November 23, 2020

What to look for when selecting an administrator

Whether you are a new fund planning your first steps or an established group managing multiple funds, selecting the right administrator will be critical to your success.

So, you’re looking for a partner you can trust through thick and thin. You want a recognizable name that has been there and done that. But where to start? It may be difficult to know exactly what to evaluate when selecting an administrator. Not to worry, the following guide will help you cover the essentials.

The ideal administrator will have:

1. Skilled and knowledgeable team members. A general precursor to getting the results you desire is finding a team you trust. Thus, finding the right personnel should be one of your biggest priorities. These are the individuals that embody their firm’s ability to communicate clearly, report accurately and execute in a timely manner. Will they be there for you when you need them? Will they offer impact and actionable insights? Will their work be delivered in an accurate and timely manner?

On the subject of personnel, it may be worth reviewing the administrator’s employee retention rates. There is a great deal of value added if you are able to work with the same individuals year over year. It ensures that there is continuity of training regarding your specific needs and processes which will ultimately result in increased accuracy and efficiency.

2. A credible and proven track record. This by far one of the best and most reassuring testaments of an administrator’s abilities. You need to ensure that you are comparing apples to apples here. Dig deep enough to find other clients that had comparable needs to yours. Has the administrator been able to handle the same level of complexity or customization for others? What is their client retention rate? What are the reasons they have lost clients in the past?

3. Proven infrastructure. After you feel confident about the people and their ability to deliver quality work, you must ensure they are backed by solid and resilient infrastructure. The administrator’s internal systems should be able to quickly recover from incidents. Does the administrator’s disaster recovery and business continuity plans to ensure proper up-time for your funds business initiatives?

4. Secure and defined processes. When it comes to your data, security is of paramount importance. As you begin discussions with any administrator, you will need to ask for their System and Organization Controls (SOC) reports. These reports are generated by an independent auditor and provide written verification of internal financial and security controls. If done correctly, they should offer investors a high level of confidence that the administrator’s processes are secure, repeatable, and that there is someone consistently testing the integrity of the outputs.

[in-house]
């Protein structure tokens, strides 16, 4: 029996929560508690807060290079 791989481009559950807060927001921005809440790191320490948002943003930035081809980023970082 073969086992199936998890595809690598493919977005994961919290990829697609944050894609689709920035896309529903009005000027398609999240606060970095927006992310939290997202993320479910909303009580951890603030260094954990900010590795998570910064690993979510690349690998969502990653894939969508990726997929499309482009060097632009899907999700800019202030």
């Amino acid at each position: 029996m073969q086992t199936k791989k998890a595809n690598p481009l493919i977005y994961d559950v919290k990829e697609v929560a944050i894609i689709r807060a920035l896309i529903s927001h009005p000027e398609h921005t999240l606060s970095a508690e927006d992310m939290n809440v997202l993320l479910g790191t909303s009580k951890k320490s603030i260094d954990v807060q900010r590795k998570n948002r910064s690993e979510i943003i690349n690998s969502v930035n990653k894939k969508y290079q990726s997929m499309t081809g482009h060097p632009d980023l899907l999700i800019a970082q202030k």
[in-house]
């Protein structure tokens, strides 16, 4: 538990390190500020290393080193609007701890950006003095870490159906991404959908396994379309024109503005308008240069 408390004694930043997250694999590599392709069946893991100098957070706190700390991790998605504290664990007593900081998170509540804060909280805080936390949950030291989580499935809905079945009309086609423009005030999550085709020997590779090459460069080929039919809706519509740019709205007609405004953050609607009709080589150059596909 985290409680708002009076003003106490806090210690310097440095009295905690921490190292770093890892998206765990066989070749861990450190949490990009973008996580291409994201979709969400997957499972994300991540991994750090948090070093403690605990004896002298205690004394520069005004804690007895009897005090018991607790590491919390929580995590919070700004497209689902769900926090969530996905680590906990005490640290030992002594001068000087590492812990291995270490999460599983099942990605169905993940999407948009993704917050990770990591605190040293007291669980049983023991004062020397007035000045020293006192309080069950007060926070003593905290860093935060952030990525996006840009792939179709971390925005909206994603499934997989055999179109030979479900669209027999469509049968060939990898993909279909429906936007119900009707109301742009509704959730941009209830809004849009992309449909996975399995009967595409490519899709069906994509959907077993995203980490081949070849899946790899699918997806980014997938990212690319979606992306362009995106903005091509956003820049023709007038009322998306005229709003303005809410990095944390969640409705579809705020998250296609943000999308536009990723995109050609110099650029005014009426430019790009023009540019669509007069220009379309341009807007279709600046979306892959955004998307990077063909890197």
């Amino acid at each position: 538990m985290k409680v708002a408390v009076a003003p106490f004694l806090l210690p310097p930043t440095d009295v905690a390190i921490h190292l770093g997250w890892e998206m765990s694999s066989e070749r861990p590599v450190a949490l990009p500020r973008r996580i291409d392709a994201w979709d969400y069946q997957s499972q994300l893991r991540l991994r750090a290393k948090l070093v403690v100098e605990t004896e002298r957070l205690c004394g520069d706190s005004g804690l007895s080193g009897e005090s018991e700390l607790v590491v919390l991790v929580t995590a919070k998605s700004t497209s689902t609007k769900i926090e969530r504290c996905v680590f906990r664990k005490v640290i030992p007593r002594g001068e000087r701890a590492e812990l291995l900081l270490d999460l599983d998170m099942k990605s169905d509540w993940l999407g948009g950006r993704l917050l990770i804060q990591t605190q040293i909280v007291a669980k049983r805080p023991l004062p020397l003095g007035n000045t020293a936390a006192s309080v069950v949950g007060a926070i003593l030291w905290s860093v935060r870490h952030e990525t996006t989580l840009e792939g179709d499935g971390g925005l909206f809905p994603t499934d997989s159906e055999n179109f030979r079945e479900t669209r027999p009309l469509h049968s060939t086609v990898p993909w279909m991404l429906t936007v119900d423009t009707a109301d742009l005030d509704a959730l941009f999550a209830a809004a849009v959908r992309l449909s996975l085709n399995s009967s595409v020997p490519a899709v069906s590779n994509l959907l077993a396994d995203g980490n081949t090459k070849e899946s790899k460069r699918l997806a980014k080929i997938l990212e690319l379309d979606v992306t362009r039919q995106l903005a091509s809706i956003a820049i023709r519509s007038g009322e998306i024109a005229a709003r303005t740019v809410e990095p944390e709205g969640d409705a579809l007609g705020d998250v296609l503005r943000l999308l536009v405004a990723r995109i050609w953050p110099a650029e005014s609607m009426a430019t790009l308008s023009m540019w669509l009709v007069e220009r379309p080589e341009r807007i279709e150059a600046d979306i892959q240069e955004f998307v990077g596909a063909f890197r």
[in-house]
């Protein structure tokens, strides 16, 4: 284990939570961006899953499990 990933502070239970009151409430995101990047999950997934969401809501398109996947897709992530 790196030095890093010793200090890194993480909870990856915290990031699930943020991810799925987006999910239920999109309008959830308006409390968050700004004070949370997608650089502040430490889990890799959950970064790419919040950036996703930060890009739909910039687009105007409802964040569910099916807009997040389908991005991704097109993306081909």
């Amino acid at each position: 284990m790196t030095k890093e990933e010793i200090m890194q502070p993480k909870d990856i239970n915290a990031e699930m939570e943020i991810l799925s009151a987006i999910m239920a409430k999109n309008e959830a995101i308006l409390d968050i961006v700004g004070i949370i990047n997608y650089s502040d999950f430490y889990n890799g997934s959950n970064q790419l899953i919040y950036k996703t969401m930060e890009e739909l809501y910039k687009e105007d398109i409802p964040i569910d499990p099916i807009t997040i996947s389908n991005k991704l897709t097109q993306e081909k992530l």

One of investors favorite parts about back office outsourcing is that it adds an extra layer of security. Because fund administrators are an unbiased third party, investors sleep better at night knowing there is an independent group overseeing their capital. Look for someone with a history of prioritizing information security using technical controls backed by formal policy.

5. Appropriate tech stack. It doesn’t necessarily have to be the latest and greatest technology, but it must perform the basic operations that you need. The tech is what enables the firm to provide you with organized and aggregated data that you can then report to investors. How can the firm’s tech solutions help you make better business decisions? How are they able to get you the data you need when you need it?

6. Ability to customize. Regardless of what tech your administrator utilizes, they must have the ability to customize solutions to fit your needs. Otherwise the outcome will only be as good as your tech’s limitations. Administrators will either include development as part of their licensing contract or they will charge you separately for the technology.

7. Scalability. One of the biggest benefits of working with an administrator is that the burden of scalability is placed on them and not the fund manager. Having said that, some admins are more equipped for such scalability than others. Ensure that additional personnel and technology resources will be available for you as soon as you need them.

8. Institutional quality reporting. Ability to deliver required reporting from institutional investors including - standard reporting, ILPA reporting, interfacing with institutional investors and brokerage accounts through the API platform, setting up data feeds/connections with other systems.

If you are able to reasonably satisfy these basic points when evaluating an administrator, you may be on the verge of a lasting partnership. Although this is not an exhaustive list of all you should evaluate, it should offer a solid foundation of discovery and knowledge concerning the administrators under your review.